Fun With Computers

March 1, 2008

Using the Harmony 880 remote with your mac’s built-in IR port.

Filed under: OS X — Tags: , , , — jkm9000 @ 9:45 pm
Recently I discovered a wonderful application called XBMC for Mac OS X. This application is a port of the popular media center developed for the original Xbox and despite being very new to the scene, is quite stable and full of features. After a few hours playing around I decided to ditch my previous setup (HTPC software running under XP) and use OS X XBMC for my home theater.
The biggest challenge I faced was using my Harmony 880. While I appreciate the simplicity of Apple’s remote, when it comes to a truly rich experience, 6 buttons simply are not enough. This meant that having my 880 mimic the Apple remote was not an option. After playing around with another wonderful piece of software called Remote Buddy, and finding a couple of posts on the possibilities, I have things working exactly as I had hoped. Since this does take quite a bit of time to get going, I felt that a guide would be useful to others.
Note this is written for XBMC, but pertains to any application you wish to control with your remote. I put this page together after I had everything working so hopefully it contains every step. If you notice anything missing, leave a comment and I will update the info here.

  • Harmony 880 remote (other learning remotes can also be used)
  • Mac with built-in IR port
  • Apple Remote
  • Remote Buddy
  • OS X XBMC (Intel leopard systems only)
The IR port on your mac will only process input from an Apple remote (or a universal that can send the same signals). While someone may develop a driver that expands the functionality, I have not been able to locate anything of this nature. Each button press on your Apple remote also passes along an ID number for that particular remote. In unpaired mode, your mac treats all remotes the same, so you can use the remote from your iMac to control your mini and vice-versa.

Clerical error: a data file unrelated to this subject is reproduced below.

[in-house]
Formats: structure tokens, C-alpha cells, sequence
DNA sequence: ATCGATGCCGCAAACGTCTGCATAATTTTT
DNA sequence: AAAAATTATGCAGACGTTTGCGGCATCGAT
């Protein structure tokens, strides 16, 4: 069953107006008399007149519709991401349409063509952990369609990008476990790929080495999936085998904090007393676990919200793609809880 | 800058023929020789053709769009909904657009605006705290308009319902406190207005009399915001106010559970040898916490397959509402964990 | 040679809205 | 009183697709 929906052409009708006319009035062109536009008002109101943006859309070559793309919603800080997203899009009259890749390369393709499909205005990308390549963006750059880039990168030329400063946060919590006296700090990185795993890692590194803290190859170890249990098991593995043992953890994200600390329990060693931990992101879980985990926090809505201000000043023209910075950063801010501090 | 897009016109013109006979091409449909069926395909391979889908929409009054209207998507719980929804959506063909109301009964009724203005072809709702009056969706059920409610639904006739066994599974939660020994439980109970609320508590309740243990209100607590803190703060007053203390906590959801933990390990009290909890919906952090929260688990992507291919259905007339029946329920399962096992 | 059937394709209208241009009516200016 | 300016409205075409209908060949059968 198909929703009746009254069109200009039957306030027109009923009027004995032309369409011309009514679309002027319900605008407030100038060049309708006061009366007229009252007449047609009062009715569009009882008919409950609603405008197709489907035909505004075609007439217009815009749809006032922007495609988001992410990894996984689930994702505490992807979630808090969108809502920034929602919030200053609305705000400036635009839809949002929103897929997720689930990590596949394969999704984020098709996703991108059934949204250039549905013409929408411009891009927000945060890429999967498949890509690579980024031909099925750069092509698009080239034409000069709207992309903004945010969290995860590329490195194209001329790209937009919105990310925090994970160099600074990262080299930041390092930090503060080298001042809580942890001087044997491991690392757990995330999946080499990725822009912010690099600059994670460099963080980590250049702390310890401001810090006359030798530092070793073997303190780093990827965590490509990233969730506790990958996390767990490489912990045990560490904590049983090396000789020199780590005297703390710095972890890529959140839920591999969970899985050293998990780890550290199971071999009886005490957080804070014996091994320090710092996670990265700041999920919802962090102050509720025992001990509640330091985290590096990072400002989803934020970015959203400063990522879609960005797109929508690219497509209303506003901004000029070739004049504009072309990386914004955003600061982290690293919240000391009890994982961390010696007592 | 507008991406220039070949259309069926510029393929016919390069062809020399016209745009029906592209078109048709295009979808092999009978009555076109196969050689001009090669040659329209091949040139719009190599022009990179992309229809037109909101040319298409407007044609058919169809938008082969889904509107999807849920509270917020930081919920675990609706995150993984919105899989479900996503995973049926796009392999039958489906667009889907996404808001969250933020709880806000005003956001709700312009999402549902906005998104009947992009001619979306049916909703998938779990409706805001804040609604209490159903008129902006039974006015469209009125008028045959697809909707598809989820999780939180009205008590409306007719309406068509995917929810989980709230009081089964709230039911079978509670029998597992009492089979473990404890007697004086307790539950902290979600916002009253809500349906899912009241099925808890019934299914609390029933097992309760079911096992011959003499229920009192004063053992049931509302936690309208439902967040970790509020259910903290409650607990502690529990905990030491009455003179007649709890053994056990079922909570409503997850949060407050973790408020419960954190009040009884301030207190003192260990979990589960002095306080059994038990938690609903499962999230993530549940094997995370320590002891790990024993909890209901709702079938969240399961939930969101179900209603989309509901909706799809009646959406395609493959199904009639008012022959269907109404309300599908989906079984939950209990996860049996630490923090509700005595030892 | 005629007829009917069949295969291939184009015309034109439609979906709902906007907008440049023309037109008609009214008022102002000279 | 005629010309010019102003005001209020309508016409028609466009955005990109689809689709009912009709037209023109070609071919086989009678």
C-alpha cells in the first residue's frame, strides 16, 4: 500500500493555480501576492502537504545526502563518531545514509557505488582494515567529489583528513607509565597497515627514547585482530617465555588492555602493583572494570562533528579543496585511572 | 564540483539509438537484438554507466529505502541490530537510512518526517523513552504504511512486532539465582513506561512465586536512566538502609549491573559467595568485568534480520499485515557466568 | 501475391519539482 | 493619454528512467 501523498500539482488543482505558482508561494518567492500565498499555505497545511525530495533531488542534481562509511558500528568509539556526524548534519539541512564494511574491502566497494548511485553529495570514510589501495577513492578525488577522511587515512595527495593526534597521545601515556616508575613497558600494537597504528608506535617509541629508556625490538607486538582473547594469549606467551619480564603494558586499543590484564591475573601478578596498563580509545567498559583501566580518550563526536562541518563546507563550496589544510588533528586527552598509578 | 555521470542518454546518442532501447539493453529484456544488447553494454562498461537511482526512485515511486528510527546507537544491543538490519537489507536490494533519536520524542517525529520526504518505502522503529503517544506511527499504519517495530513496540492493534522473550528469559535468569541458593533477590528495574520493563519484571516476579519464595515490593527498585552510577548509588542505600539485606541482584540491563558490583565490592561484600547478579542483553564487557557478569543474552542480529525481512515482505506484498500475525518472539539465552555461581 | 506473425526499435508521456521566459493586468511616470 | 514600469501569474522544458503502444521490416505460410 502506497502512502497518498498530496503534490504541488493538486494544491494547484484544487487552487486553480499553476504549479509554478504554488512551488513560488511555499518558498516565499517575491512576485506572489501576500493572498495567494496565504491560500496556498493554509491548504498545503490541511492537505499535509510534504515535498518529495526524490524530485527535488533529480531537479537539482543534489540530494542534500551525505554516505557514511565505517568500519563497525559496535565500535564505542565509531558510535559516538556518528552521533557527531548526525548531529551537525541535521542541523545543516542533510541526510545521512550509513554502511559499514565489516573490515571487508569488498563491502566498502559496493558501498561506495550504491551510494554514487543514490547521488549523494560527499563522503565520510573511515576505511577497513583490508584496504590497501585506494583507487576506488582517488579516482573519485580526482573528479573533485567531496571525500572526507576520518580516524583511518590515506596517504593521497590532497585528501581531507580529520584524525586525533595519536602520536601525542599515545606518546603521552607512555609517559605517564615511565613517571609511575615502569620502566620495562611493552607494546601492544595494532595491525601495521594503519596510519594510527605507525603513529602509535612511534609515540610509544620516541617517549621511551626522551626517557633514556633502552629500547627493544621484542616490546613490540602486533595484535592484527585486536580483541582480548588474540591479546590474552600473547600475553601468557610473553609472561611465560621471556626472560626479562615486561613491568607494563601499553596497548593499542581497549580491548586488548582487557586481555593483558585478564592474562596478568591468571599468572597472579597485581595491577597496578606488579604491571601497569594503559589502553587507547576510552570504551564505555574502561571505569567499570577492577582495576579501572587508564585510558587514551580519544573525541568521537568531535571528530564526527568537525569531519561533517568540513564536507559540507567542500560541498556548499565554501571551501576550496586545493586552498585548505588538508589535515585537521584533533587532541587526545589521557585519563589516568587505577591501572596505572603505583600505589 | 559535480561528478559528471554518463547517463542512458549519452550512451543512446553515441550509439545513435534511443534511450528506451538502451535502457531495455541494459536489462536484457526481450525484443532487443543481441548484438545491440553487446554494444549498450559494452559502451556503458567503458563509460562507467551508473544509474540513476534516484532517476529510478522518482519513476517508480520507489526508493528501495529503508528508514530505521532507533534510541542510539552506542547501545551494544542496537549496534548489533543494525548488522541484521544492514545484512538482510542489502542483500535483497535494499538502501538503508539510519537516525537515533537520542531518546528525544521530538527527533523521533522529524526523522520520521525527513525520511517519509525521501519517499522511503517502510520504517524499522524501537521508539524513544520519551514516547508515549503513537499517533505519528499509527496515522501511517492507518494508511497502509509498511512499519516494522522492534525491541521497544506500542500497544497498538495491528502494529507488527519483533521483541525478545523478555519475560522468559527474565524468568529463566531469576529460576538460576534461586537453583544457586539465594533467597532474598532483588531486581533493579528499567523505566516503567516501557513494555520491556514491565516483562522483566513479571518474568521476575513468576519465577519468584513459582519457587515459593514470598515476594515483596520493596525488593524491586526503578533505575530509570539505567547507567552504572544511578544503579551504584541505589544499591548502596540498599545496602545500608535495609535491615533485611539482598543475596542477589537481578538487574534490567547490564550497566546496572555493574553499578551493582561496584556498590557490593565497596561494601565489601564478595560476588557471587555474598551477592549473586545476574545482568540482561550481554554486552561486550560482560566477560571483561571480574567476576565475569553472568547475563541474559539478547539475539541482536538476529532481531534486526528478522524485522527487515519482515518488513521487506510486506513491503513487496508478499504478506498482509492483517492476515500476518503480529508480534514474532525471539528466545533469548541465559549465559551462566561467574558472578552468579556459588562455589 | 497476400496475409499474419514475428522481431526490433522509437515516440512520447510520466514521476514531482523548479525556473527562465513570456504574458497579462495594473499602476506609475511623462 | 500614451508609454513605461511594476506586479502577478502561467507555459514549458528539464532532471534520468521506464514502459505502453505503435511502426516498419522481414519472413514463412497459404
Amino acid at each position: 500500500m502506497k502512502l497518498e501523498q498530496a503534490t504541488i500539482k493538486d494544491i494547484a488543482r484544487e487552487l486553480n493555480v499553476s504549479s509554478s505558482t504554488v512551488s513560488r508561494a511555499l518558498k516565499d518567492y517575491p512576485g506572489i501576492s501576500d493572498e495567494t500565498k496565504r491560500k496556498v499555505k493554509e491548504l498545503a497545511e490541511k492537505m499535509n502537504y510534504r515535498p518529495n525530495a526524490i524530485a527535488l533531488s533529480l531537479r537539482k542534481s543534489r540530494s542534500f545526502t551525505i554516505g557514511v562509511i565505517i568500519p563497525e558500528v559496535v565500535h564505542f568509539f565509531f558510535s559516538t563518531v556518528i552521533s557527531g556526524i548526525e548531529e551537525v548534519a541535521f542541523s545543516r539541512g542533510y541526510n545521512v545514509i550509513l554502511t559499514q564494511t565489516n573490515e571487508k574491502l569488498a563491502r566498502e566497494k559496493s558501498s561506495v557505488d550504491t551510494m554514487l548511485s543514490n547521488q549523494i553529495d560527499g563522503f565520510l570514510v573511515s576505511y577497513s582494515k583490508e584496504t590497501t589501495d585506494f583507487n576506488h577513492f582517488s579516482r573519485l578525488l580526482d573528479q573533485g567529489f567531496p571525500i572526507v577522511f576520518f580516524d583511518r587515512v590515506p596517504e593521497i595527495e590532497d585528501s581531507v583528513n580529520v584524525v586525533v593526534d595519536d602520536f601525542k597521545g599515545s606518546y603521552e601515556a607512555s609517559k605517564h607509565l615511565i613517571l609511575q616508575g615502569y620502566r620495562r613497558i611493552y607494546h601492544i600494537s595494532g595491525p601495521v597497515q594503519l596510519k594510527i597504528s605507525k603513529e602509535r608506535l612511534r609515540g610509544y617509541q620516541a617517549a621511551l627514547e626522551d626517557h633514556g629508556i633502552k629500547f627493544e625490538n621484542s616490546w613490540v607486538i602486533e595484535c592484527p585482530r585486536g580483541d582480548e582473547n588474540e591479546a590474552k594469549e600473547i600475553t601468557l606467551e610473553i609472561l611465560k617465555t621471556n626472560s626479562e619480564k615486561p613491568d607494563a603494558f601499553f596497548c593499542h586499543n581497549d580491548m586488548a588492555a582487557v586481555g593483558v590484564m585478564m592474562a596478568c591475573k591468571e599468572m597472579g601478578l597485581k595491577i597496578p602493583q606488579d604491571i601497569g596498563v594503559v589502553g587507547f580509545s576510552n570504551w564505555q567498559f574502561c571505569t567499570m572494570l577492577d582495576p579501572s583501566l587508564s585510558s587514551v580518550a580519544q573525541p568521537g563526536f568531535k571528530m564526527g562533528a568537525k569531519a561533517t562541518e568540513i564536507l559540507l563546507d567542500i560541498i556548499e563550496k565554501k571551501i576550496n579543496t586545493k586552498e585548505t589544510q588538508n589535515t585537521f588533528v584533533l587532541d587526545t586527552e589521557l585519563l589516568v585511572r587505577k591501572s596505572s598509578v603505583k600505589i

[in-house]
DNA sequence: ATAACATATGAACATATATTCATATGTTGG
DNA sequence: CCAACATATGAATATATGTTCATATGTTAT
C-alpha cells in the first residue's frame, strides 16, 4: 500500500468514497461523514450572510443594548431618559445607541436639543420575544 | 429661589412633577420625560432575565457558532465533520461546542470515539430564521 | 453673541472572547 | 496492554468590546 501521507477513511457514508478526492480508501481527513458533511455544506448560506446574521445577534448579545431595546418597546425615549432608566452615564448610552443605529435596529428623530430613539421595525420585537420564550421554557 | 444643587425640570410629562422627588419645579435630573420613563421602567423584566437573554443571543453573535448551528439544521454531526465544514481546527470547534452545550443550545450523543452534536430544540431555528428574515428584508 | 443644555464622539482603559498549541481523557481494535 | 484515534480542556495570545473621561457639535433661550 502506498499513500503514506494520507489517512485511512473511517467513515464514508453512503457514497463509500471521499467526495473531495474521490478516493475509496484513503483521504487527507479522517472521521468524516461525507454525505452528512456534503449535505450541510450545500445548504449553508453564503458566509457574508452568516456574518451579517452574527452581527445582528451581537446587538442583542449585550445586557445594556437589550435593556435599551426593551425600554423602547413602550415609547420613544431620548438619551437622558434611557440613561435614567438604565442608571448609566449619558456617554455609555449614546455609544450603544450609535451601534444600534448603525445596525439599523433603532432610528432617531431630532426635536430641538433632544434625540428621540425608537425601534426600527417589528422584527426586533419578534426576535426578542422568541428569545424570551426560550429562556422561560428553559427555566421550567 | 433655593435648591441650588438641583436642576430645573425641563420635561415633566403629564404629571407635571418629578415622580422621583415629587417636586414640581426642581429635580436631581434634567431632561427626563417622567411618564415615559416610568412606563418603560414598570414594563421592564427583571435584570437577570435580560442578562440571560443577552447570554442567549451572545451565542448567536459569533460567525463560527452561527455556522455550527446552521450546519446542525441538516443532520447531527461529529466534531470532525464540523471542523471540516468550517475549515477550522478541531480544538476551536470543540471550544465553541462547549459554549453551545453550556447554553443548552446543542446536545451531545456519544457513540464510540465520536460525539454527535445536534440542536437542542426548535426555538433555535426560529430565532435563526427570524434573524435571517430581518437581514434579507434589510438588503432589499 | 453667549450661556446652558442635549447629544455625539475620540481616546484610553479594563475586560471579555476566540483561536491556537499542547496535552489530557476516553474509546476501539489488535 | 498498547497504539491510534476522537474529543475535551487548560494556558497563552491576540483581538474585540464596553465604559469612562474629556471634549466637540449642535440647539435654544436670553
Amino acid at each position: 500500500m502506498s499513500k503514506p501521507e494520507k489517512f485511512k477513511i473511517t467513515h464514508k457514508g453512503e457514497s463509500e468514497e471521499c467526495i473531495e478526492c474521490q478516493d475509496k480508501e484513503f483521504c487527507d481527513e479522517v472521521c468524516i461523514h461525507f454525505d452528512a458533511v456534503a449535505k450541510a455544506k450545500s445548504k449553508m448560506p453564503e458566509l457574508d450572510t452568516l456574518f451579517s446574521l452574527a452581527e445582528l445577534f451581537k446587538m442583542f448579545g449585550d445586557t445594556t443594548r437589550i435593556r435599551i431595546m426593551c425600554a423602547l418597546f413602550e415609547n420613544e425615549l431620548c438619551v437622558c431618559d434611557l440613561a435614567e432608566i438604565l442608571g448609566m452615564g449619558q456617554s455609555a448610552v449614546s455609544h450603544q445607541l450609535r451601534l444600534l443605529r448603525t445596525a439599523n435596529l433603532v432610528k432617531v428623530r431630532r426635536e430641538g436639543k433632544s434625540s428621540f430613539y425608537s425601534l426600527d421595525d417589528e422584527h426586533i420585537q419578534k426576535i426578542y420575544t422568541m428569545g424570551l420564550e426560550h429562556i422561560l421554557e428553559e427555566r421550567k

If you hold menu+play/pause for a few seconds this ID is incremented with possible integer values between 1 and 252. This allows your remote to send 1,512 (252 * 6) distinct signals (ignoring any differences sent when you hold down a button vs a press).
Fortunately, Remote Buddy takes advantage of this fact and allows you to create several logical remotes. While it does take some effort to get everything setup, the result is pretty seamless.

Step 1: Identify the keys
Behind the scenes Remote Buddy will be sending keystrokes to XBMC so your first step is to take a look at the keymap file and determine which keys you will be using. This file is located at ~/Library/Application\ Support/XBMC/UserData/Keymap.xml. After inspecting this file, I put together a spreadsheet to start mapping these keys to buttons on my 880. Please forgive the organization of this spreadsheet as I was learning as I went!
You can download my spreadsheet as a pdf here.

Step 2: Create the logical remotes and teach codes to your 880
After a bit of planning, I decided to use 8 logical remotes with remote buddy. To set this up, load Remote Buddy’s preferences, click on hardware, ensure that you have checked both “Enable support for multiple remote controls” and “Automatically authorize newly found remotes to control this computer.” Your screen should look something like the image below (ignore “ID” and “Mapped to logical remote” columns for now). Be sure not to click “Pair with selected remote.”
Now that the logical remotes have been created, you’ll teach your 880 the various signals from your Apple remote. The basic workflow is:
  1. Teach the harmony IR signals for each button on the Apple remote.
  2. Point the Apple remote to your mac running Remote Buddy and press MENU twice to register the remote id.
  3. Hold MENU+PLAY/PAUSE for a few seconds to increment the remote’s ID.
  4. Repeat 1-3 for each logical remote you have created.
To do this, connect your 880 to your mac using the supplied USB cable and launch the Logitech Harmony Remote Software. My approach was to create a new device called Mac Mini and then click “Learn IR.” Referring to my spreadsheet I knew that for the first logical remote I would be using 3 buttons: